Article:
The book cover of al-Ghazali's 'The Alchemy of Happiness' published by Octagon Press.
The cover of El-Ghazali's 'The Alchemy of Happiness' translated from the Hindu-Urdu by Claud Field and published by Octagon Press in 1980.

El-Ghazali’s ‘Alchemy of Happiness’

In 1980, Octagon Press, the publishing predecessor of ISF, first printed a short English translation of one of Abu Hamid el-Ghazali’s many writings entitled The Alchemy of Happiness (Kimiya’e Saadat). El-Ghazali wrote Alchemy as an abridgement for ordinary readers of his colossal masterwork, The Revival of Religious Sciences (Ihya Ulum al-Din). The Octagon edition is translated from the Hindu-Urdu by Claud Field (1863-1941), an early 20th-century British author known for his insightful explorations into the spiritual traditions of eastern cultures, and contains just 8 sections from el-Ghazali’s original abridgement.

The short but pithy work contains commentaries on topics ranging from ‘knowledge of self’ to ‘knowledge of the next world,’ to the ‘music and dancing as aids to the religious life’ to ‘love of God.’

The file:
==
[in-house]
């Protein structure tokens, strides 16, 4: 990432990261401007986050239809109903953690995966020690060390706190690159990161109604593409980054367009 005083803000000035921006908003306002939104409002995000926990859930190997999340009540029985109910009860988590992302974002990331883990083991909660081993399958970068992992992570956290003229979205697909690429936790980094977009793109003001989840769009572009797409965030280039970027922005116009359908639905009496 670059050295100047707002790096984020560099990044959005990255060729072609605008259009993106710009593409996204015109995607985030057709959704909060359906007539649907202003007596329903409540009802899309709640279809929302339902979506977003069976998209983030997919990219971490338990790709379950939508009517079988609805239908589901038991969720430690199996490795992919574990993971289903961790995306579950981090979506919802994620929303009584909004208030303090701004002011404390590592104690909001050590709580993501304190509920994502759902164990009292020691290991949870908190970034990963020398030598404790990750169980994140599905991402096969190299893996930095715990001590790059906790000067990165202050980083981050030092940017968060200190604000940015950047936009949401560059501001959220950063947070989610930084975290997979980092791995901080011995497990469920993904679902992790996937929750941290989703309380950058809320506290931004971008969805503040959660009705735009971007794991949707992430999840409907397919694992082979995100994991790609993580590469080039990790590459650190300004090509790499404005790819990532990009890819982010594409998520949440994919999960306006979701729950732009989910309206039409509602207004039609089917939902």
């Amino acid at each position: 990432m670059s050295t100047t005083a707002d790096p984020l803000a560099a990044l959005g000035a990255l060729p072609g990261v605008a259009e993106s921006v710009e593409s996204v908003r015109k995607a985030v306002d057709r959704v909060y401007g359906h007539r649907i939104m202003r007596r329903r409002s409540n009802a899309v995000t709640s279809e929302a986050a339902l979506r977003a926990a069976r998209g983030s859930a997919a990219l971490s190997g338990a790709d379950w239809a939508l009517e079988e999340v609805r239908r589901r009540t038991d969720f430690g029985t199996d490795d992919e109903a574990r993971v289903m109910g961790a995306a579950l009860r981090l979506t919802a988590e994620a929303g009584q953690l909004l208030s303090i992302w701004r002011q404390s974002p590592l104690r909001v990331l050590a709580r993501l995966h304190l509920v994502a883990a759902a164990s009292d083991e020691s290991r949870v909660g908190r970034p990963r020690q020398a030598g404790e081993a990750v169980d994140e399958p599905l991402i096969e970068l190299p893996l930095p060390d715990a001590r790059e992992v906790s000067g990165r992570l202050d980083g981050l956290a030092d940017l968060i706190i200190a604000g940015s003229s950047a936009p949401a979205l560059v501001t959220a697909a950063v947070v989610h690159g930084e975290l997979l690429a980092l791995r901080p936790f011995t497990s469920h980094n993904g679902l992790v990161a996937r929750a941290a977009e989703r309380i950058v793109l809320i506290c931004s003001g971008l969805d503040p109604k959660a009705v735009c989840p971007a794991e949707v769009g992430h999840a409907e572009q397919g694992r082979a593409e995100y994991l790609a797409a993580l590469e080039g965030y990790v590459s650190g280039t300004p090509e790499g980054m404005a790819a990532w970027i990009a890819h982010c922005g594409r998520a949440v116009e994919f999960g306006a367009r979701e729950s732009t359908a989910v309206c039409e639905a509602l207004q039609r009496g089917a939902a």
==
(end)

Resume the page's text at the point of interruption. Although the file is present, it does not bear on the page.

The significance of both this book and its author is subtly, but powerfully, driven home in the Octagon edition’s preface.

We are told in the forward that such was the importance of Alchemy’s parent text The Revival of Religious Sciences, that there exists an old refrain which says: If all of the books of Islam were destroyed, and only The Revival of Religious Sciences survived, it would be but a slight loss.

Praise for the el-Ghazali himself has often been no less dramatic and poignant.

August Tholuck, the 19th century German theologian, is quoted in the Octagon preface to The Alchemy of Happiness as having said of el-Ghazali:

‘This man, if ever any have deserved the name, was truly a “divine”… Whatsoever was most excellent in the philosophy or Aristotle or in the Sufi mysticism he discreetly adapted to the Muhammadan theology; from every school he sought the means of shedding light and honour upon religion; while his sincere piety and lofty conscientiousness imparted to all his writings a sacred majesty. He was the first of Muhammadan divines.’

The influence of el-Ghazali, the 11th century Islamic theologian, moralist and Sufi mystic, upon both the Christian and Islamic thinkers of the Middle Ages is difficult to overstate. The aim of his work was to improve others by helping to lead them from a notional acquiescence in the stereotyped creed of Islam to a real knowledge of God.